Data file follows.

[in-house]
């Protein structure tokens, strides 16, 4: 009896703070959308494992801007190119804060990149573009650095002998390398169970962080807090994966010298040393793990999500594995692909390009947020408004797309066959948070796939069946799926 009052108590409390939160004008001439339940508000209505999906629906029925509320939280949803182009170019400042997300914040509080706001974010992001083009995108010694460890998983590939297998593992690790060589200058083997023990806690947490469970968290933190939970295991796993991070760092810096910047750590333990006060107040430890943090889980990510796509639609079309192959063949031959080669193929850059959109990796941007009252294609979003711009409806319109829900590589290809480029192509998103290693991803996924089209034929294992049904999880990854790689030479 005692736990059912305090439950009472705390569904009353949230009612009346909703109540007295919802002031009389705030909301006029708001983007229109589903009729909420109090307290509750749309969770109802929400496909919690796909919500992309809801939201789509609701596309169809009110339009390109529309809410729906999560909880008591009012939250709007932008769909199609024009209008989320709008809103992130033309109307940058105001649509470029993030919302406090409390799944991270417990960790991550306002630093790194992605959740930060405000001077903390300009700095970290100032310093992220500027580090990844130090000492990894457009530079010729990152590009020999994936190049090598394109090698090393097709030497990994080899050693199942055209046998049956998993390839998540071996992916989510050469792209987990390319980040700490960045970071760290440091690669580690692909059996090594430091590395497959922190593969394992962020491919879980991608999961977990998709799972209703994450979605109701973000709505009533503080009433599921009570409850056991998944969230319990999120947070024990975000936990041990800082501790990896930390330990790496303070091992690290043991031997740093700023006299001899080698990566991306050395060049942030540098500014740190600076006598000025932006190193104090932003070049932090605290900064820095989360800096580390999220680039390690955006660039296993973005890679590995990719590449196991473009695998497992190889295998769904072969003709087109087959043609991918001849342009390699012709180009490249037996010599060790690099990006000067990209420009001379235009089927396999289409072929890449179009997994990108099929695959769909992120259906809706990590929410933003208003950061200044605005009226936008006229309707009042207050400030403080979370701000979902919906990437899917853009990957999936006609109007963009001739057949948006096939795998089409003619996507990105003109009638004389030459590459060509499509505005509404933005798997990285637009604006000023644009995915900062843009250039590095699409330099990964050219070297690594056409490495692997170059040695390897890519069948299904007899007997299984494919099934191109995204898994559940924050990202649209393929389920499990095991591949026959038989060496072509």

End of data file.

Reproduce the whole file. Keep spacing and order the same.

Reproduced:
[in-house]
């Protein structure tokens, strides 16, 4: 009896703070959308494992801007190119804060990149573009650095002998390398169970962080807090994966010298040393793990999500594995692909390009947020408004797309066959948070796939069946799926 009052108590409390939160004008001439339940508000209505999906629906029925509320939280949803182009170019400042997300914040509080706001974010992001083009995108010694460890998983590939297998593992690790060589200058083997023990806690947490469970968290933190939970295991796993991070760092810096910047750590333990006060107040430890943090889980990510796509639609079309192959063949031959080669193929850059959109990796941007009252294609979003711009409806319109829900590589290809480029192509998103290693991803996924089209034929294992049904999880990854790689030479 005692736990059912305090439950009472705390569904009353949230009612009346909703109540007295919802002031009389705030909301006029708001983007229109589903009729909420109090307290509750749309969770109802929400496909919690796909919500992309809801939201789509609701596309169809009110339009390109529309809410729906999560909880008591009012939250709007932008769909199609024009209008989320709008809103992130033309109307940058105001649509470029993030919302406090409390799944991270417990960790991550306002630093790194992605959740930060405000001077903390300009700095970290100032310093992220500027580090990844130090000492990894457009530079010729990152590009020999994936190049090598394109090698090393097709030497990994080899050693199942055209046998049956998993390839998540071996992916989510050469792209987990390319980040700490960045970071760290440091690669580690692909059996090594430091590395497959922190593969394992962020491919879980991608999961977990998709799972209703994450979605109701973000709505009533503080009433599921009570409850056991998944969230319990999120947070024990975000936990041990800082501790990896930390330990790496303070091992690290043991031997740093700023006299001899080698990566991306050395060049942030540098500014740190600076006598000025932006190193104090932003070049932090605290900064820095989360800096580390999220680039390690955006660039296993973005890679590995990719590449196991473009695998497992190889295998769904072969003709087109087959043609991918001849342009390699012709180009490249037996010599060790690099990006000067990209420009001379235009089927396999289409072929890449179009997994990108099929695959769909992120259906809706990590929410933003208003950061200044605005009226936008006229309707009042207050400030403080979370701000979902919906990437899917853009990957999936006609109007963009001739057949948006096939795998089409003619996507990105003109009638004389030459590459060509499509505005509404933005798997990285637009604006000023644009995915900062843009250039590095699409330099990964050219070297690594056409490495692997170059040695390897890519069948299904007899007997299984494919099934191109995204898994559940924050990202649209393929389920499990095991591949026959038989060496072509």